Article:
One of the biggest unsolved mysteries about our universe is why visible matter—the stuff that makes up planets, stars, and galaxies—is far exceeded by a weird non-luminous substance called dark matter. While scientists don’t know what dark matter is, they have inferred that it exists by its influence on observable phenomena, such as gravitational interactions between galaxies.
Now, a team of astronomers has shed new light on this shadowy substance with the detection of the smallest known dark matter “subhaloes and haloes,” which are terms for the clumpy shape dark matter takes. The discovery was announced this week at the American Astronomical Society meeting in Hawai’i, and is described in a recent study in the Monthly Notices of the Royal Astronomical Society.
The detection provides new support for the “cold dark matter” theory, which suggests that this elusive material is relatively cold and moves much slower than the speed of light, in contrast with the “warm dark matter” theory.
"Astronomers have carried out other observational tests of dark matter theories before, but ours provides the strongest evidence yet for the presence of small clumps of cold dark matter,” said study co-author Anna Nierenberg, an astrophysicist at NASA's Jet Propulsion Laboratory, in a statement. “By combining the latest theoretical predictions, statistical tools and new Hubble observations, we now have a much more robust result than was previously possible."
So just how small are these dark matter “clumps”? It’s useful to compare them to the Milky Way, our galaxy, which is about 1.5 times trillion times as massive as the Sun. Scientists estimate that the Milky Way’s dark matter halo accounts for up to 95 percent of our galaxy’s total mass. The dark matter halos detected in this new study are about 10,000 to 100,000 times smaller than the Milky Way’s halo.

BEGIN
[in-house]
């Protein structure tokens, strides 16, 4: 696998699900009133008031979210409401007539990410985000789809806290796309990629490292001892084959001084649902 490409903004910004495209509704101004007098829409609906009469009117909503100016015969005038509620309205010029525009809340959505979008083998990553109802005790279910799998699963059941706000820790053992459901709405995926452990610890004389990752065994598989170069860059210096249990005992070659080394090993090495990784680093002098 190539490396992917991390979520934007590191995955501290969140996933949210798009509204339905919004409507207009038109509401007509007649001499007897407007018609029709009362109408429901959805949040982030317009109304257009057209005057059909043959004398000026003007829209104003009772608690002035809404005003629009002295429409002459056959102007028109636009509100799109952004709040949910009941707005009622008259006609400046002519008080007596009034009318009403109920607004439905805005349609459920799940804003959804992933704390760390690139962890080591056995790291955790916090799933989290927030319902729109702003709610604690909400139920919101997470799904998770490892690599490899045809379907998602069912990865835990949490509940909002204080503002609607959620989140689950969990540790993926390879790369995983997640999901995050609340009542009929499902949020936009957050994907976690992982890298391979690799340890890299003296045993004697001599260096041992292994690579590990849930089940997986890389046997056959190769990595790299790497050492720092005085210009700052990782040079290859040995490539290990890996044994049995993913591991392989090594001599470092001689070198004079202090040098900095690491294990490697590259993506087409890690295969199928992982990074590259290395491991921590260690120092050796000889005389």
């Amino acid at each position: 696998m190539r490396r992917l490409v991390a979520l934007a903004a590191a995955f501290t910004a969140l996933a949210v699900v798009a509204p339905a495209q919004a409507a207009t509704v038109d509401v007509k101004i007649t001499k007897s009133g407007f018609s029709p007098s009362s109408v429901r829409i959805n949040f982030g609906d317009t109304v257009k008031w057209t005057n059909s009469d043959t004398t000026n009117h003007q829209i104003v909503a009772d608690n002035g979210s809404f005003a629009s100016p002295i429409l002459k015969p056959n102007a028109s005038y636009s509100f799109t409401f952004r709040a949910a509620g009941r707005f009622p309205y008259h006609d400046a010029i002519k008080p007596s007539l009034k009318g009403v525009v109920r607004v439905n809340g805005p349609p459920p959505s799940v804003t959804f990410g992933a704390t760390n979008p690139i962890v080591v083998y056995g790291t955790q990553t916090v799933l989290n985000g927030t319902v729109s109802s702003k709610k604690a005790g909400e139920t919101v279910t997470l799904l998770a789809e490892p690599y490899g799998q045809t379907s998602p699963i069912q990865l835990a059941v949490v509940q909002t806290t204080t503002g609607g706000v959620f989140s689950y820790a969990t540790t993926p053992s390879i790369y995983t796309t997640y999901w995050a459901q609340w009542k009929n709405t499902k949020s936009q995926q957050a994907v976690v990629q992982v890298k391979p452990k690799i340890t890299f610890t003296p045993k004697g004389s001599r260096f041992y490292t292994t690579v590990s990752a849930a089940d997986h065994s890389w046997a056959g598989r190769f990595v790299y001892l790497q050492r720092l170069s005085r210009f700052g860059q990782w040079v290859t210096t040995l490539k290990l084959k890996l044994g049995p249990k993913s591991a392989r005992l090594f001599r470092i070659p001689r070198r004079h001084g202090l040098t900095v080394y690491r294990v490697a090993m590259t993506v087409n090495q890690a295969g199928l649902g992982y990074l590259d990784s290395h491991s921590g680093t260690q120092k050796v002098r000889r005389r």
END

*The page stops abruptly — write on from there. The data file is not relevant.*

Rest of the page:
Scientists normally study dark matter halos by observing how they influence luminous objects like starry galaxies, but these tiny halos are way too small to be detected by starlight. Instead, the team relied on gravitational lensing, a mind-boggling observational technique that exploits the distortion of light by the gravitational fields of massive objects that it passes through before getting to Earth.
The researchers pointed the Hubble Space Telescope toward a group of quasars, which are ultra-bright galactic cores from the early universe. These quasars are located some 10 billion light years from Earth, but there is another galaxy positioned in front of them, from our point of view, only two billion light years away. The gravitational fields of the foreground galaxy warped light from the quasars, splitting it into four copies like a prism, which provided the team with a close-up picture.
The effect is like “a giant magnifying glass," said lead author Daniel Gilman, an astrophysicist at UCLA, in a statement. "Small dark matter clumps act as small cracks on the magnifying glass, altering the brightness and position of the four quasar images compared to what you would expect to see if the glass were smooth.”
The Hubble images enabled the team to estimate the size of the dark matter haloes. Those mass estimates “agree with the predictions of cold dark matter,” according to the study, which is entitled: “Warm dark matter chills out.”
The results yield new insights into dark matter, but they are only one small piece of a giant scientific puzzle that has baffled scientists for decades.